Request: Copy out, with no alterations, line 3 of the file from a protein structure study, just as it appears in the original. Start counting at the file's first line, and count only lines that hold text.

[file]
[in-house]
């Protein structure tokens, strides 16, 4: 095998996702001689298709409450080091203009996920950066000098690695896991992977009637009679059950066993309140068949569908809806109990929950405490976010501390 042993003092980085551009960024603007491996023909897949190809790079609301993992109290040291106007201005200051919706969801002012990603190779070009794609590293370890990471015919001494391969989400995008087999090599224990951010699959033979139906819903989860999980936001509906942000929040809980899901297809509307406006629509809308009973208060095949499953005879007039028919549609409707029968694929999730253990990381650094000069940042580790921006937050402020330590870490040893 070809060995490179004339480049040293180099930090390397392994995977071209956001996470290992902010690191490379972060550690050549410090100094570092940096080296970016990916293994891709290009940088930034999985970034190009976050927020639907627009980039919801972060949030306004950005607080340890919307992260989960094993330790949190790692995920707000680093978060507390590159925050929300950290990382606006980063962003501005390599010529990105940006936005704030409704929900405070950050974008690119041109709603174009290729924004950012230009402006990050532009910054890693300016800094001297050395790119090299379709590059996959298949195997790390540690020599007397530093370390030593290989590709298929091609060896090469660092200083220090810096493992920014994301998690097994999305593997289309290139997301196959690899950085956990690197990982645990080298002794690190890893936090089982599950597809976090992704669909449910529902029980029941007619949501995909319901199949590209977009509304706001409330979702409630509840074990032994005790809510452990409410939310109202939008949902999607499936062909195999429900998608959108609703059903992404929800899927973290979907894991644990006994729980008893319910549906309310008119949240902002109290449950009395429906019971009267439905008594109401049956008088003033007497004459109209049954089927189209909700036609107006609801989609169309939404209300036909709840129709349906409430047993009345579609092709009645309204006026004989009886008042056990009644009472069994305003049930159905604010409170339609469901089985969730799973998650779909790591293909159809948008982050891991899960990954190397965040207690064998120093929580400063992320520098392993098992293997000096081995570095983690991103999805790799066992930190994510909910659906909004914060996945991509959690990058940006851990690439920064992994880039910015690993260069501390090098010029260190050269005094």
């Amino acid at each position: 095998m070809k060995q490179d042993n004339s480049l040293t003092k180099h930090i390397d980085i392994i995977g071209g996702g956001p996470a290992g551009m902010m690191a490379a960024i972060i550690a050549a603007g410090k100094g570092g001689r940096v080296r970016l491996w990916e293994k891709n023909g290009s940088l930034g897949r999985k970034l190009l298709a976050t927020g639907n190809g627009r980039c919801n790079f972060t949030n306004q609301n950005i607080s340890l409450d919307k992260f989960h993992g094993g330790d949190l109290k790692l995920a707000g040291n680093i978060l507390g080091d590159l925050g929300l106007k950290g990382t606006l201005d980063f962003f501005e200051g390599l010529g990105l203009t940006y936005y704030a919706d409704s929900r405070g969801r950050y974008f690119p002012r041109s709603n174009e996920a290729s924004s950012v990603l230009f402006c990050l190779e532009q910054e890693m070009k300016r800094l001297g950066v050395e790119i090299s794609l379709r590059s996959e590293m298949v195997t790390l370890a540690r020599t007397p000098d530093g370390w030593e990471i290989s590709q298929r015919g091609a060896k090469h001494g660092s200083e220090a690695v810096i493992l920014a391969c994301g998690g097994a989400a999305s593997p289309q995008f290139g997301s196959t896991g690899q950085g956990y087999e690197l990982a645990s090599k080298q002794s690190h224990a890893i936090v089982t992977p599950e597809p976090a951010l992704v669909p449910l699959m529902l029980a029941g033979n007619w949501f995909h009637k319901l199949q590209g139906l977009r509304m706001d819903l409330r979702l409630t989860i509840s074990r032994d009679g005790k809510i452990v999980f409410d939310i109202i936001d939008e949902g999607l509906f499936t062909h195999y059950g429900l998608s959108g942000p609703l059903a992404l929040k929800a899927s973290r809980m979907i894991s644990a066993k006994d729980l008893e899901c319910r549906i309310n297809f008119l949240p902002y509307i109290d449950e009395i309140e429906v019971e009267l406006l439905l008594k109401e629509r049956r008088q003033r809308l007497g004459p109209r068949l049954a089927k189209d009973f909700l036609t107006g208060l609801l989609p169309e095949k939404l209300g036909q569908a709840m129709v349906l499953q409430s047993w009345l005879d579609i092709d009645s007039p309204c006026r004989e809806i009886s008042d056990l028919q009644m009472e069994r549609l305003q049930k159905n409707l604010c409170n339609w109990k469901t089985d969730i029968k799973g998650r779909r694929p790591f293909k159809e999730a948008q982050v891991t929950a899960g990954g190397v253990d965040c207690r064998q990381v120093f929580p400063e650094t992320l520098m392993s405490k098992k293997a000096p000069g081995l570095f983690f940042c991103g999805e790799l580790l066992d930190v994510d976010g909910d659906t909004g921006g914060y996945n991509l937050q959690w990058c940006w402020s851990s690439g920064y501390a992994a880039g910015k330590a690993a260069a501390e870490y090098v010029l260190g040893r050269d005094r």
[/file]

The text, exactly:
């Amino acid at each position: 095998m070809k060995q490179d042993n004339s480049l040293t003092k180099h930090i390397d980085i392994i995977g071209g996702g956001p996470a290992g551009m902010m690191a490379a960024i972060i550690a050549a603007g410090k100094g570092g001689r940096v080296r970016l491996w990916e293994k891709n023909g290009s940088l930034g897949r999985k970034l190009l298709a976050t927020g639907n190809g627009r980039c919801n790079f972060t949030n306004q609301n950005i607080s340890l409450d919307k992260f989960h993992g094993g330790d949190l109290k790692l995920a707000g040291n680093i978060l507390g080091d590159l925050g929300l106007k950290g990382t606006l201005d980063f962003f501005e200051g390599l010529g990105l203009t940006y936005y704030a919706d409704s929900r405070g969801r950050y974008f690119p002012r041109s709603n174009e996920a290729s924004s950012v990603l230009f402006c990050l190779e532009q910054e890693m070009k300016r800094l001297g950066v050395e790119i090299s794609l379709r590059s996959e590293m298949v195997t790390l370890a540690r020599t007397p000098d530093g370390w030593e990471i290989s590709q298929r015919g091609a060896k090469h001494g660092s200083e220090a690695v810096i493992l920014a391969c994301g998690g097994a989400a999305s593997p289309q995008f290139g997301s196959t896991g690899q950085g956990y087999e690197l990982a645990s090599k080298q002794s690190h224990a890893i936090v089982t992977p599950e597809p976090a951010l992704v669909p449910l699959m529902l029980a029941g033979n007619w949501f995909h009637k319901l199949q590209g139906l977009r509304m706001d819903l409330r979702l409630t989860i509840s074990r032994d009679g005790k809510i452990v999980f409410d939310i109202i936001d939008e949902g999607l509906f499936t062909h195999y059950g429900l998608s959108g942000p609703l059903a992404l929040k929800a899927s973290r809980m979907i894991s644990a066993k006994d729980l008893e899901c319910r549906i309310n297809f008119l949240p902002y509307i109290d449950e009395i309140e429906v019971e009267l406006l439905l008594k109401e629509r049956r008088q003033r809308l007497g004459p109209r068949l049954a089927k189209d009973f909700l036609t107006g208060l609801l989609p169309e095949k939404l209300g036909q569908a709840m129709v349906l499953q409430s047993w009345l005879d579609i092709d009645s007039p309204c006026r004989e809806i009886s008042d056990l028919q009644m009472e069994r549609l305003q049930k159905n409707l604010c409170n339609w109990k469901t089985d969730i029968k799973g998650r779909r694929p790591f293909k159809e999730a948008q982050v891991t929950a899960g990954g190397v253990d965040c207690r064998q990381v120093f929580p400063e650094t992320l520098m392993s405490k098992k293997a000096p000069g081995l570095f983690f940042c991103g999805e790799l580790l066992d930190v994510d976010g909910d659906t909004g921006g914060y996945n991509l937050q959690w990058c940006w402020s851990s690439g920064y501390a992994a880039g910015k330590a690993a260069a501390e870490y090098v010029l260190g040893r050269d005094r």